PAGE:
How to Stop Creaking Floors and Stairs

Summary: How to fix creaking floorboards. Why for floor boards creak and how to stop them for good.

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This is a major problem in many houses and yet many people think there is an “easy” quick fix. To do this job properly will take some time and may involve the removal and reinstatement, even renewal, of some of the floor. Set aside plenty of time.

The most common reason for floors creaking is the use of incorrect nails holding the floor down to the joists. In the case of chipboard floors these nails should be annular ring shank nails. These nails (usually 2 inches long) have serrations all round the shaft and are slightly screw like in appearance. There may also have been an insufficient quantity of them used.

Other reasons for floors creaking are because a joint in the floor is not supported properly on a joist. A timber and plasterboard wall placed on top of the floor is not securely fixed to the floor, and any floor movement is causing the fixings to squeak. The floor joists themselves are not properly secured and are bowing or twisting under the floor.

The first step is to add chipboard screws to the floor to secure it to the joists. These screws must be no longer than the nails used and must be placed next to the existing nails, drill a pilot hole and countersink it for each screw. The screw heads can be covered with wood filler as in 6 in the diagram below. Make sure you check for cables and pipes before drilling and screwing. Use additional screws if there is any more than 300mm in between the existing nails along the line of the joists.

Check each joint for adequate support. Joints should not spring and must be firm. If you feel a joint is not supported, remove one of the boards forming that joint and fix a new joist extension to support it as 1 in the diagram. To remove a board or boards it will be necessary to cut the tongue from the board using a sharp chisel or a power saw. Once the tongue of the board is cut, careful prising of the board upward, should lift the nails with it, allowing them to be removed. There is always a danger here of damaging the board (even the pros do) so be prepared to get a new board or two.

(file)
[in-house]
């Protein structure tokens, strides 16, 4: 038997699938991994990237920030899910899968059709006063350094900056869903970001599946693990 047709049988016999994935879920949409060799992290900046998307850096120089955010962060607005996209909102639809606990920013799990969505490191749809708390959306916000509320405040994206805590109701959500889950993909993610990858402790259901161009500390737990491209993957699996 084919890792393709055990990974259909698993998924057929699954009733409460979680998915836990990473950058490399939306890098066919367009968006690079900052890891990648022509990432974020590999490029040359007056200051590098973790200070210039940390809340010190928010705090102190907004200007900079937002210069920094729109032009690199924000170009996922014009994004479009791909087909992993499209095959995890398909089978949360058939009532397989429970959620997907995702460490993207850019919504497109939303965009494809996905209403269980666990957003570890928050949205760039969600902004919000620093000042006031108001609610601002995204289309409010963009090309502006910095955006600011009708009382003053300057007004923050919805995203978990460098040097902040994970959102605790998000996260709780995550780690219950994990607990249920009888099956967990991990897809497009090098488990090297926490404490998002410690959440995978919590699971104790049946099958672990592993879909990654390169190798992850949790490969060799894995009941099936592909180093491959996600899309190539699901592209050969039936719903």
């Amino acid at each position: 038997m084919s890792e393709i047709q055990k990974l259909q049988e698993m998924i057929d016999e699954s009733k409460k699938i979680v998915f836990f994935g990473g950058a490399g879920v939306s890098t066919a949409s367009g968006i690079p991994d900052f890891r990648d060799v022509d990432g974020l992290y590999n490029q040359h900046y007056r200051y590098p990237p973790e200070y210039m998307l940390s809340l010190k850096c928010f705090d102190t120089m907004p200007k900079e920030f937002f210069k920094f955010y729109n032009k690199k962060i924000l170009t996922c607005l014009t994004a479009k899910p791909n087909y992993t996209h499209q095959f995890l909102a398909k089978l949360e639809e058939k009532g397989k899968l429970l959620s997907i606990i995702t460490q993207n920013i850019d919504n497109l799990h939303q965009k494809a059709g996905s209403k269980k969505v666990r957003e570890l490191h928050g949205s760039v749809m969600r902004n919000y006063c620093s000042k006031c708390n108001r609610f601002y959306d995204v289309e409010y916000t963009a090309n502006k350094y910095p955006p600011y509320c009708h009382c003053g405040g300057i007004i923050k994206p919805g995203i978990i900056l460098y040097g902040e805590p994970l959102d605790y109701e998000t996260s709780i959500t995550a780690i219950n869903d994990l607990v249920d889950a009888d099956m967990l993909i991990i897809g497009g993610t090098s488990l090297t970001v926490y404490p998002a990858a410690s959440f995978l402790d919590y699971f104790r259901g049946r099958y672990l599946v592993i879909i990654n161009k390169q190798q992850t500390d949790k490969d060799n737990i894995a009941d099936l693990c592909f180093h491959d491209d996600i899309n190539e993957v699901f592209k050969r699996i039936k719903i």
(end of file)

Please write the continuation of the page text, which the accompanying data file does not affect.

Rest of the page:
With a tongue and groove chipboard floor, the joint along the long edge of the board is not normally supported, the tongue and groove give it the strength when supported along this length by the joists. The long joint should always run at right angles to the joists.

Floorboard Cross Section

Floorboard Cross Section

Number 4 shows a timber and plasterboard wall that has been built on top of the floor, this is standard, but all fixings for the bottom timber (soleplate) of this wall should go into a joist or purpose made timber “noggin”. In the diagram the nail holding the soleplate to the floor is only secured into the floor board. This will work loose and is sometimes the cause of the creaking noise. This can be diagnosed quite easily because it will generally leave a gap between the underside of the skirting and the floor. This can sometimes be cured by tapping in small timber wedges,3, and filling the remaining gap with gap filling adhesive or even the careful application of spray foam.

The most devastating reason for a creaking floor is that the joists themselves are either not man enough for the job of supporting the floor and are either undersized or they are not properly supported in, or on the walls that should secure the ends. They may also be twisting within the floor void. Number 5 shows a joist added and bolted to the existing to strengthen the floor, while 2 shows a noggin fixed in between the floor joists to stop the twist. Check the ends of the joists are fixed to the wall. If they are loose they must be fixed securely.

Creaking Stairs

If you are lucky enough to have access to the underside of your stairs, you may find a typical staircase construction along the lines of the diagram below.2 = Holding blocks, glued and screwed to the back of the riser and underside of the tread. If these blocks have come loose, or even split, glue, tighten or replace them. 3 = Timber wedges that are inserted between the stair "string" and the wedge plates. Again these may have worked loose and need to be tapped into position and glued.

If you cannot get to the back of the stairs, your only option is to drill pilot holes into the tread, where it is directly over the riser, and screw down into the riser,1. These hole should be countersunk with the screw heads covered with filler.

Cross Section of Stairs

Cross Section of Stairs

Why not go to our video section on stairs and watch the film on stair runner to learn how to install a stair runner on a straight staircase. There is also a video on how to fix creaking floorboards here.

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